We agree with the reasoning of Solly and apply it here. The remedies afforded an aggrieved owner of property include an action for damages as well as preventive measures by injunction proceedings.

[5a] The next question raised is whether the trial court erred in holding that the city had the burden of proving that respondents' building constituted a public nuisance and as such warranted summary demolition.

Respondents, as plaintiffs, produced evidence that they were the owners of the building; that their engineer had given them information that the building was not a danger and that they had refused written or oral authorization to the City of Petaluma to demolish the building, and, further, that they were not afforded a hearing on the question of the immediate need for the demolition and thus were denied the right to cross-examine the city's witness. Respondents presented evidence of the value of the building and that the $6,036 bill represented in the bill for demolishing the building was a lien against the property. Respondents then rested. Appellants thereafter proceeded with evidence that the building was a nuisance and constituted a danger necessitating its immediate demolition.

[6] The official duty of the city in a case in which they seek to abate a nuisance is to afford the property owner a due process hearing which consists of an opportunity to be heard (Thain v. City of Palo Alto, 207 Cal. App.2d 173, 191 [24 Cal.Rptr. 515]) and a determination upon competent sworn testimony. (Armistead v. City of Los Angeles, supra, 152 Cal.App.2d 319, 324.)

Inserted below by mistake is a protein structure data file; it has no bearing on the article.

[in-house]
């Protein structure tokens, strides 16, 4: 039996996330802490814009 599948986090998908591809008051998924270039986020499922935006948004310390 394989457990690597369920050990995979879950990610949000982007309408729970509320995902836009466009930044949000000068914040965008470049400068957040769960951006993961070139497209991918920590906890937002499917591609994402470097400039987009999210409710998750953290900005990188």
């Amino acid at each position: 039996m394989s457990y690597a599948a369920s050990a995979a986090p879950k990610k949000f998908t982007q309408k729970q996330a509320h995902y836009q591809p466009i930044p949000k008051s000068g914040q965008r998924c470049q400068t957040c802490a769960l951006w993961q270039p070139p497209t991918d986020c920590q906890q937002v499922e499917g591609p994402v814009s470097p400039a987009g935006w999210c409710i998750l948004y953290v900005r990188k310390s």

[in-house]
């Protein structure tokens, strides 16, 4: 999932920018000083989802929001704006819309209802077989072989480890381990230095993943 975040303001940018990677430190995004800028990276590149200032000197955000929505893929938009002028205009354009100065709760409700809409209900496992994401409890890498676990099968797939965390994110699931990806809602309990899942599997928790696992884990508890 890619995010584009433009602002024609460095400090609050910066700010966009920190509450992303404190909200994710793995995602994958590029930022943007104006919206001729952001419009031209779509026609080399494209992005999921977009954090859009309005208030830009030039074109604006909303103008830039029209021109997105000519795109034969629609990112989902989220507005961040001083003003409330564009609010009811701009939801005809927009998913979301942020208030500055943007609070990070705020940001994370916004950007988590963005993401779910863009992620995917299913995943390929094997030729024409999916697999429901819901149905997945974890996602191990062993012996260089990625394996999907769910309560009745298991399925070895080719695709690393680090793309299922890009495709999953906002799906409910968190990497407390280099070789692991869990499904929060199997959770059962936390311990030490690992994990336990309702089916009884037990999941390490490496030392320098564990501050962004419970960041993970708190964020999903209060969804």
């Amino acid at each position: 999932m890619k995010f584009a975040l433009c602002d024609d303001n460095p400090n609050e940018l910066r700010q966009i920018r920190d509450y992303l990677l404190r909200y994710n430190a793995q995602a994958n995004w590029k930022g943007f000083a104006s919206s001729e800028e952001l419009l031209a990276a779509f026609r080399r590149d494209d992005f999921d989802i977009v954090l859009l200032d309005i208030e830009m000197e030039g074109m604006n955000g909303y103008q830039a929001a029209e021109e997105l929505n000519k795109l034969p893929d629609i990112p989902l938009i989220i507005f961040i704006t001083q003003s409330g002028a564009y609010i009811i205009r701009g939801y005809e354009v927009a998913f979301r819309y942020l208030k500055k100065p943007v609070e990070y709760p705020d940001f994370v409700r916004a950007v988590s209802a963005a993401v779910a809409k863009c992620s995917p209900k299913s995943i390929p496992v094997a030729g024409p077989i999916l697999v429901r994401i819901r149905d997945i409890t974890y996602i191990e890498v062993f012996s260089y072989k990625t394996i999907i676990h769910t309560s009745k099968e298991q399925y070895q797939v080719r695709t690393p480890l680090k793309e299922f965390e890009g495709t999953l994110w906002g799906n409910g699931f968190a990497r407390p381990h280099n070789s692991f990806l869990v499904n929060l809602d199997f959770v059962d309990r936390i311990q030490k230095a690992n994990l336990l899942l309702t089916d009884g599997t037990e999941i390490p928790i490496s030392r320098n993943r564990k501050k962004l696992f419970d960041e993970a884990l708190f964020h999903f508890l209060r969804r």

[7] "Although it is elementary that an owner of property has no constitutional right to maintain it as a public nuisance, it is equally elementary that he has a clear constitutional right to have it determined by due process whether in fact and law it is such a nuisance. As against this right, no ex parte declaration, however formal, by municipal authorities that it is a nuisance is final as against him. [20 Cal.App.3d 718]

"It is said that even at common law a city or town has power to abate a public nuisance. Usually it has statutory power, vested in its governing body, to declare and abate public nuisances. [8] But neither at common law nor under such express power can it, by its mere declaration that specified property is a nuisance, make it one when in fact it is not." (14 A.L.R.2d ? 8, p. 82.)

[5b] It is clear that the respondents were not afforded a due process hearing either in the form of a judicial determination or a hearing before an administrative body in which respondents had the opportunity to present evidence and cross-examine the city's witnesses. [9] "... [I]n such cases as this due process of law requires that any order of demolition of private property under the police power must be based upon competent sworn evidence that the subject property falls within the legal concept of a nuisance [citations], and that in fairness and in justice there is no other way reasonably to correct the nuisance. [Citation.]" (Armistead v. City of Los Angeles, supra, 152 Cal.App.2d 319, 324.)

[5c] In an emergency situation involving the physical safety of the populace, the city could dispense with a due process hearing and demolish a building summarily. (See 58 Am.Jur.2d, Nuisances, ? 204, pp. 804-805.) However, to then argue, as do appellants, that the presumption of Evidence Code section 664* operates to shift to the property owner the burden of proving that his demolished building was in fact not a public nuisance would be to vitiate the requirement of article I, section 13 of the California Constitution that no person shall be deprived of property without due process of law. Although the city acted pursuant to Government Code sections which provide for the summary abatement of nuisances by the city (see Gov. Code, ?? 38660, 38771, 38773, 38773.5), these sections "like every other legislative, executive, or judicial power, ... [are] subject to article I, section 13 of our California Constitution." (Armistead v. City of Los Angeles, supra, at p. 323.)